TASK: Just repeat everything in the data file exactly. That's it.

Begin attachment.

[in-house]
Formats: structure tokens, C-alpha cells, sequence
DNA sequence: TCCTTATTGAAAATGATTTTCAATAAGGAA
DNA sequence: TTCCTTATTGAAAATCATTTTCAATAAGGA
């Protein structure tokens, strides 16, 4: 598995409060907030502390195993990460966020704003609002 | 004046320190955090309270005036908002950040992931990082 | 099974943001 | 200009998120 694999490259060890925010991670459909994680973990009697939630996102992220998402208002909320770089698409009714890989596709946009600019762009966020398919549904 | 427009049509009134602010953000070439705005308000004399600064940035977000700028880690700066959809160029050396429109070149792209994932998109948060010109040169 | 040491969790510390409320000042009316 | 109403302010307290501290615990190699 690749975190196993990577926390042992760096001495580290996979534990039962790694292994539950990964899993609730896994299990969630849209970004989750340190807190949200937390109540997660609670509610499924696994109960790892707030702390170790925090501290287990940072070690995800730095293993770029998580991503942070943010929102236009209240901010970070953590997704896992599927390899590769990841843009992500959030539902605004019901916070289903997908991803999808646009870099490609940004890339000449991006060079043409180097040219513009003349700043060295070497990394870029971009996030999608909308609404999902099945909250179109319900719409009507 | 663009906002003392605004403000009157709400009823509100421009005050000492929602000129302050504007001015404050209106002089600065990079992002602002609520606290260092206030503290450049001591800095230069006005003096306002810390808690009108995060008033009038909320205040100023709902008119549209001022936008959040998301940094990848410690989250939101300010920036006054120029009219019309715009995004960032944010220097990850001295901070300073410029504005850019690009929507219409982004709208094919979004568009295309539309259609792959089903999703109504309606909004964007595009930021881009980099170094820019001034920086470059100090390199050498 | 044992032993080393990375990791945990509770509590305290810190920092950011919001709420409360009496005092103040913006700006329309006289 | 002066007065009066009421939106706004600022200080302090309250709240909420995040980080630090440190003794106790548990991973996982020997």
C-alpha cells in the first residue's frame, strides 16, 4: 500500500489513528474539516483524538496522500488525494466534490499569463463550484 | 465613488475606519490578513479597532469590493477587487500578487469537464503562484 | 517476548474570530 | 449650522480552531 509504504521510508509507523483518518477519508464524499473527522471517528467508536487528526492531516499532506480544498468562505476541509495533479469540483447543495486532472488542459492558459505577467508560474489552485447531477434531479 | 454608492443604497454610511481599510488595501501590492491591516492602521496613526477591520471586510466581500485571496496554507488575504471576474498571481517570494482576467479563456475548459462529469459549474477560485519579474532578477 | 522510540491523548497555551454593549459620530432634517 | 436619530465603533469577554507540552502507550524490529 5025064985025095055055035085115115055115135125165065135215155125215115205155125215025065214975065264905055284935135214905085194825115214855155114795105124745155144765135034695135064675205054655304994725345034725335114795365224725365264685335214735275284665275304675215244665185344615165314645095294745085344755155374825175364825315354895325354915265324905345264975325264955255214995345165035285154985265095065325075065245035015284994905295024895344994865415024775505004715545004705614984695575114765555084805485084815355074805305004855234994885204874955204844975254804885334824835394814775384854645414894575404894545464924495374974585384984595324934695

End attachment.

[in-house]
Formats: structure tokens, C-alpha cells, sequence
DNA sequence: TCCTTATTGAAAATGATTTTCAATAAGGAA
DNA sequence: TTCCTTATTGAAAATCATTTTCAATAAGGA
């Protein structure tokens, strides 16, 4: 598995409060907030502390195993990460966020704003609002 | 004046320190955090309270005036908002950040992931990082 | 099974943001 | 200009998120 694999490259060890925010991670459909994680973990009697939630996102992220998402208002909320770089698409009714890989596709946009600019762009966020398919549904 | 427009049509009134602010953000070439705005308000004399600064940035977000700028880690700066959809160029050396429109070149792209994932998109948060010109040169 | 040491969790510390409320000042009316 | 109403302010307290501290615990190699 690749975190196993990577926390042992760096001495580290996979534990039962790694292994539950990964899993609730896994299990969630849209970004989750340190807190949200937390109540997660609670509610499924696994109960790892707030702390170790925090501290287990940072070690995800730095293993770029998580991503942070943010929102236009209240901010970070953590997704896992599927390899590769990841843009992500959030539902605004019901916070289903997908991803999808646009870099490609940004890339000449991006060079043409180097040219513009003349700043060295070497990394870029971009996030999608909308609404999902099945909250179109319900719409009507 | 663009906002003392605004403000009157709400009823509100421009005050000492929602000129302050504007001015404050209106002089600065990079992002602002609520606290260092206030503290450049001591800095230069006005003096306002810390808690009108995060008033009038909320205040100023709902008119549209001022936008959040998301940094990848410690989250939101300010920036006054120029009219019309715009995004960032944010220097990850001295901070300073410029504005850019690009929507219409982004709208094919979004568009295309539309259609792959089903999703109504309606909004964007595009930021881009980099170094820019001034920086470059100090390199050498 | 044992032993080393990375990791945990509770509590305290810190920092950011919001709420409360009496005092103040913006700006329309006289 | 002066007065009066009421939106706004600022200080302090309250709240909420995040980080630090440190003794106790548990991973996982020997």
C-alpha cells in the first residue's frame, strides 16, 4: 500500500489513528474539516483524538496522500488525494466534490499569463463550484 | 465613488475606519490578513479597532469590493477587487500578487469537464503562484 | 517476548474570530 | 449650522480552531 509504504521510508509507523483518518477519508464524499473527522471517528467508536487528526492531516499532506480544498468562505476541509495533479469540483447543495486532472488542459492558459505577467508560474489552485447531477434531479 | 454608492443604497454610511481599510488595501501590492491591516492602521496613526477591520471586510466581500485571496496554507488575504471576474498571481517570494482576467479563456475548459462529469459549474477560485519579474532578477 | 522510540491523548497555551454593549459620530432634517 | 436619530465603533469577554507540552502507550524490529 5025064985025095055055035085115115055115135125165065135215155125215115205155125215025065214975065264905055284935135214905085194825115214855155114795105124745155144765135034695135064675205054655304994725345034725335114795365224725365264685335214735275284665275304675215244665185344615165314645095294745085344755155374825175364825315354895325354915265324905345264975325264955255214995345165035285154985265095065325075065245035015284994905295024895344994865415024775505004715545004705614984695575114765555084805485084815355074805305004855234994885204874955204844975254804885334824835394814775384854645414894575404894545464924495374974585384984595324934695